M.Sc. in Astronomy : A unique opporunity
A dedicated masters program in astronomy started from July, 2018. IIT Indore is the only IIT to offer such a unique program. The entrance to this program is through the JAM (physics) examination.
MSc in Astronomy: Prospects
Why an MSc in Astronomy?
A master’s in Astronomy opens up unique possibilities for students. Chief among these are careers in Data Science (which requires a combination of skills in Statistics, Analysis and data handling) and instrumentation.
Job opportunities for the Master’s students in Astronomy are present both in academia and industry depending on their interest and skill-sets on which they concentrate.
The academic opportunities can be research positions in universities, observatories, and research institutes.
Furthermore, teaching position at various colleges and universities in India can be a promising prospect for the Masters students.
The sectors in the industry that necessitates data handling and mining, statistics, computational and analytical skills will have a demand for the Masters in Astronomy graduates. Such industries entail market research, finance, banking, and R&D of diverse areas.
The instrumentation skills developed throughout the course can also be valuable in the fields of signal processing, aerospace, satellite navigation, and weather prediction.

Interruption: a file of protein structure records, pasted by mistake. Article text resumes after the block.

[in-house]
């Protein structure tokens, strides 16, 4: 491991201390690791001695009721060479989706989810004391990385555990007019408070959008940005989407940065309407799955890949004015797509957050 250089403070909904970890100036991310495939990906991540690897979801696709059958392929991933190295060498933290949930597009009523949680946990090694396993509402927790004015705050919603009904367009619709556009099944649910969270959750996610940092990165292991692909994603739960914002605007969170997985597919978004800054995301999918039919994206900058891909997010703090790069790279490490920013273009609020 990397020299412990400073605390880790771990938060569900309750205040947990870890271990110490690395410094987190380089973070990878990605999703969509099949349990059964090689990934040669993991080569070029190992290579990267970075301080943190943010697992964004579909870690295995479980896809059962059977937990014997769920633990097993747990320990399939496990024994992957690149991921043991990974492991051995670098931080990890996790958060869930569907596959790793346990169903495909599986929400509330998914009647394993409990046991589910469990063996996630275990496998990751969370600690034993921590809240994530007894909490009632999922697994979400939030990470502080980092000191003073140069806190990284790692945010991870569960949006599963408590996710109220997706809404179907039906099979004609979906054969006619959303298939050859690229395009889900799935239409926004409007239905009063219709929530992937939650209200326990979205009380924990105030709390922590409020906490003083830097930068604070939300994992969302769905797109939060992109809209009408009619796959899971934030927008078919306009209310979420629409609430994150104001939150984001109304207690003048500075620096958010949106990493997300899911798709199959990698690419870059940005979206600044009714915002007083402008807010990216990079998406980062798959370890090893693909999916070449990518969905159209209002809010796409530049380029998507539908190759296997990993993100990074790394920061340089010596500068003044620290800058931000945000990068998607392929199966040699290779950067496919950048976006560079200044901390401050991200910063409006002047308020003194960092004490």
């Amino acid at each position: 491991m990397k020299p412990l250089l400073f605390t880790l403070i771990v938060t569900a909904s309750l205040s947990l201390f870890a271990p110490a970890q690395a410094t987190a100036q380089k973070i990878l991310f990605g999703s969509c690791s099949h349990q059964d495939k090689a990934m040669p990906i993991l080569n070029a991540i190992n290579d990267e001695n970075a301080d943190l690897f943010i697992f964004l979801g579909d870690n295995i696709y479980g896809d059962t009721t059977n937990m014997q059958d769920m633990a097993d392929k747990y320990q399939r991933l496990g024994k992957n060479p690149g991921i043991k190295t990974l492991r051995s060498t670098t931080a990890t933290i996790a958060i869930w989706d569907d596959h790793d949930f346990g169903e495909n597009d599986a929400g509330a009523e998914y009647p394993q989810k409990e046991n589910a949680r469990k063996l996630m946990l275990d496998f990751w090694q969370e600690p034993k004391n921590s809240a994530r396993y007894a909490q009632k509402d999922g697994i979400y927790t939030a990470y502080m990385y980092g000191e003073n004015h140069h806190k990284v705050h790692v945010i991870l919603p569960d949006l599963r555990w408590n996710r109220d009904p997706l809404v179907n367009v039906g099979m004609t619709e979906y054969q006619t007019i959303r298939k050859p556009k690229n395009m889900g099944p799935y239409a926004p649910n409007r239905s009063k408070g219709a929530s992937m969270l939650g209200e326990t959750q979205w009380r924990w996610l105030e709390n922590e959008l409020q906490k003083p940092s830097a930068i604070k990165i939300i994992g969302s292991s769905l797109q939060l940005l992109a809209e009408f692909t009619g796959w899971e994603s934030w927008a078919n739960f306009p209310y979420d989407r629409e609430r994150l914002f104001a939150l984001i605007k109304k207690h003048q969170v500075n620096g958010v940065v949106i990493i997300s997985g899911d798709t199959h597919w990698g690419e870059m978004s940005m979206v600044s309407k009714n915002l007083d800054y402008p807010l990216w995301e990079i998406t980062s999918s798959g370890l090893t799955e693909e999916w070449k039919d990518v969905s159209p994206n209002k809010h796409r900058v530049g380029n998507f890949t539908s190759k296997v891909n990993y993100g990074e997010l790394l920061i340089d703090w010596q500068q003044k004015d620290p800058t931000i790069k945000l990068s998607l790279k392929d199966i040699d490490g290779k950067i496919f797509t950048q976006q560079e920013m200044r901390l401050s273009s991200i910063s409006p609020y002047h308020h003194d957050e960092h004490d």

Journalism, science writing and science popularization through public outreach may also be a promising career option for the MSc in Astronomy graduates.
What does it entail?
The MSc in Astronomy at IIT Indore is a unique programme that exposes the students to the ever-exciting world of Astronomy and simultaneously introduces them to the cutting-edge techniques involving computation, statistics, data science and instrumentation. During the course of this programme, you will be experiencing the thrill of conducting research in the front end areas of Astronomy, Cosmology and Space Sciences. After acquiring this degree you will be proficient in advanced research techniques and problem-solving.
The programme comprises of a number of compulsory courses from both physics and astronomy, followed by more focussed elective courses in the advanced semesters. The compulsory courses provide the basic preliminary knowledge whereas the elective courses introduce the students to more advanced topics spanning areas like space weather, astrostatistics. Each week the student activities will include 15 hours of lectures and 8 hours in the laboratory. However, the students are expected to carry out their own study to supplement the lectures with reference reading and complete all the assignments and projects associated with the courses.